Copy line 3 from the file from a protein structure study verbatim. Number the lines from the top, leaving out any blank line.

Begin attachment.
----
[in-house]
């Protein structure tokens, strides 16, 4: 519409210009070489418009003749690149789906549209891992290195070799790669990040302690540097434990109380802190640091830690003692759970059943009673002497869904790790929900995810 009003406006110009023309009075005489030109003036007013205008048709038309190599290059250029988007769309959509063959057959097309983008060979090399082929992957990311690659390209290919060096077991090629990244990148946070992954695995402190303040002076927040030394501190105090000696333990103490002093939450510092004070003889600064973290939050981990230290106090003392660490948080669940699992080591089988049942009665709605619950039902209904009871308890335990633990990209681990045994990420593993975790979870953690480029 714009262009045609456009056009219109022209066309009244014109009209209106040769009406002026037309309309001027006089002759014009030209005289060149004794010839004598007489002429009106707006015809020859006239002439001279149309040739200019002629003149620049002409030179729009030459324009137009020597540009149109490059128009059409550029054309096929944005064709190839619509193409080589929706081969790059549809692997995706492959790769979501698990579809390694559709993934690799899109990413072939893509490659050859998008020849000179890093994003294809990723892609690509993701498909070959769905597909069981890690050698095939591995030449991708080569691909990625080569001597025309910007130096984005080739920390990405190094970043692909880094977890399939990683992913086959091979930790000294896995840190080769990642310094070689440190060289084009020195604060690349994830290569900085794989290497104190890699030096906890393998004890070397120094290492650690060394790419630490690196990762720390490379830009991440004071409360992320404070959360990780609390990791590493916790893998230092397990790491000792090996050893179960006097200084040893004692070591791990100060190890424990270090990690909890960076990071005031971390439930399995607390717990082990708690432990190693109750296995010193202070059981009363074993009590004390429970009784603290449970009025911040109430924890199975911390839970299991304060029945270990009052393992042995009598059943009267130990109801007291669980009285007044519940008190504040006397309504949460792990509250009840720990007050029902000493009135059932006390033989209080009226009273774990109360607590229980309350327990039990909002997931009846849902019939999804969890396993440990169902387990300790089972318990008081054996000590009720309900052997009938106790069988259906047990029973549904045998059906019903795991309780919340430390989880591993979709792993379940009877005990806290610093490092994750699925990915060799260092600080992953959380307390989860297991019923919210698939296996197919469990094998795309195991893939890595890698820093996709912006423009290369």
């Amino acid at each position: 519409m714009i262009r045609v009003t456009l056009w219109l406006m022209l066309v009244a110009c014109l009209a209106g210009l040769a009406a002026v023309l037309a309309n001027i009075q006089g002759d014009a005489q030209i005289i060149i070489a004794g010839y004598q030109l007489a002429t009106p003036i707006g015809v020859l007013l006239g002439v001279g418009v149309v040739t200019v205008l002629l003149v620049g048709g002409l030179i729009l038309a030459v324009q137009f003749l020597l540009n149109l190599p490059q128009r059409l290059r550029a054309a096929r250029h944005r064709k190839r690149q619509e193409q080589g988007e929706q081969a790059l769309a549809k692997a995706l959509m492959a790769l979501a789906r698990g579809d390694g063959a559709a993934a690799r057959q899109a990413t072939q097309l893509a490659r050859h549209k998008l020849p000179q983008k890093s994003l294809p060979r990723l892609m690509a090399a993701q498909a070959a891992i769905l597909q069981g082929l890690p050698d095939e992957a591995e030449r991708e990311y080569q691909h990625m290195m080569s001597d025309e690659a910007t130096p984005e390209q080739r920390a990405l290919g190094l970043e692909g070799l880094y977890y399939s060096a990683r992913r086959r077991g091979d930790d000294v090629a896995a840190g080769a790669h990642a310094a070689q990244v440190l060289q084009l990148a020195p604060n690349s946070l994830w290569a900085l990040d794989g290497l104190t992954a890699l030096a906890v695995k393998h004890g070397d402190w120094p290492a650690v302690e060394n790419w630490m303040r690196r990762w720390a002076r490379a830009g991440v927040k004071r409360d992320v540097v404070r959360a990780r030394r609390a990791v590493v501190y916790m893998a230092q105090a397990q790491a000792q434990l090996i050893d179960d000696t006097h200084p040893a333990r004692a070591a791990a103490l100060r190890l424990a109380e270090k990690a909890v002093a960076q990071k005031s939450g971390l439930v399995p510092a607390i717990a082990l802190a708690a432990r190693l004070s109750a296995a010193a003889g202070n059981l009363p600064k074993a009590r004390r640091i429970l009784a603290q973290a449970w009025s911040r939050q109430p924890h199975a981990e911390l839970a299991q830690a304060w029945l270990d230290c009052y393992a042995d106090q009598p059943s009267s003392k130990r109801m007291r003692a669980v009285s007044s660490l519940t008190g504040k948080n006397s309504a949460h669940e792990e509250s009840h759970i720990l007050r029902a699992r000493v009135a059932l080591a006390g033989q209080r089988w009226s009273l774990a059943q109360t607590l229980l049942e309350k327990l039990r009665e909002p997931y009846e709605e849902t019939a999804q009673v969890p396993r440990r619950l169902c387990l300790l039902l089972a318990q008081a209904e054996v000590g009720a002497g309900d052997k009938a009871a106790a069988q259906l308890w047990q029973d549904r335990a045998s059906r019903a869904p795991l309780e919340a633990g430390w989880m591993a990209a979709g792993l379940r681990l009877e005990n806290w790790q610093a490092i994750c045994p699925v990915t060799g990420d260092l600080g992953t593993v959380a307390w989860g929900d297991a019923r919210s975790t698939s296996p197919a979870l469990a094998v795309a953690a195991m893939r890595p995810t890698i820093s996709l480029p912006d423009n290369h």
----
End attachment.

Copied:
């Amino acid at each position: 519409m714009i262009r045609v009003t456009l056009w219109l406006m022209l066309v009244a110009c014109l009209a209106g210009l040769a009406a002026v023309l037309a309309n001027i009075q006089g002759d014009a005489q030209i005289i060149i070489a004794g010839y004598q030109l007489a002429t009106p003036i707006g015809v020859l007013l006239g002439v001279g418009v149309v040739t200019v205008l002629l003149v620049g048709g002409l030179i729009l038309a030459v324009q137009f003749l020597l540009n149109l190599p490059q128009r059409l290059r550029a054309a096929r250029h944005r064709k190839r690149q619509e193409q080589g988007e929706q081969a790059l769309a549809k692997a995706l959509m492959a790769l979501a789906r698990g579809d390694g063959a559709a993934a690799r057959q899109a990413t072939q097309l893509a490659r050859h549209k998008l020849p000179q983008k890093s994003l294809p060979r990723l892609m690509a090399a993701q498909a070959a891992i769905l597909q069981g082929l890690p050698d095939e992957a591995e030449r991708e990311y080569q691909h990625m290195m080569s001597d025309e690659a910007t130096p984005e390209q080739r920390a990405l290919g190094l970043e692909g070799l880094y977890y399939s060096a990683r992913r086959r077991g091979d930790d000294v090629a896995a840190g080769a790669h990642a310094a070689q990244v440190l060289q084009l990148a020195p604060n690349s946070l994830w290569a900085l990040d794989g290497l104190t992954a890699l030096a906890v695995k393998h004890g070397d402190w120094p290492a650690v302690e060394n790419w630490m303040r690196r990762w720390a002076r490379a830009g991440v927040k004071r409360d992320v540097v404070r959360a990780r030394r609390a990791v590493v501190y916790m893998a230092q105090a397990q790491a000792q434990l090996i050893d179960d000696t006097h200084p040893a333990r004692a070591a791990a103490l100060r190890l424990a109380e270090k990690a909890v002093a960076q990071k005031s939450g971390l439930v399995p510092a607390i717990a082990l802190a708690a432990r190693l004070s109750a296995a010193a003889g202070n059981l009363p600064k074993a009590r004390r640091i429970l009784a603290q973290a449970w009025s911040r939050q109430p924890h199975a981990e911390l839970a299991q830690a304060w029945l270990d230290c009052y393992a042995d106090q009598p059943s009267s003392k130990r109801m007291r003692a669980v009285s007044s660490l519940t008190g504040k948080n006397s309504a949460h669940e792990e509250s009840h759970i720990l007050r029902a699992r000493v009135a059932l080591a006390g033989q209080r089988w009226s009273l774990a059943q109360t607590l229980l049942e309350k327990l039990r009665e909002p997931y009846e709605e849902t019939a999804q009673v969890p396993r440990r619950l169902c387990l300790l039902l089972a318990q008081a209904e054996v000590g009720a002497g309900d052997k009938a009871a106790a069988q259906l308890w047990q029973d549904r335990a045998s059906r019903a869904p795991l309780e919340a633990g430390w989880m591993a990209a979709g792993l379940r681990l009877e005990n806290w790790q610093a490092i994750c045994p699925v990915t060799g990420d260092l600080g992953t593993v959380a307390w989860g929900d297991a019923r919210s975790t698939s296996p197919a979870l469990a094998v795309a953690a195991m893939r890595p995810t890698i820093s996709l480029p912006d423009n290369h």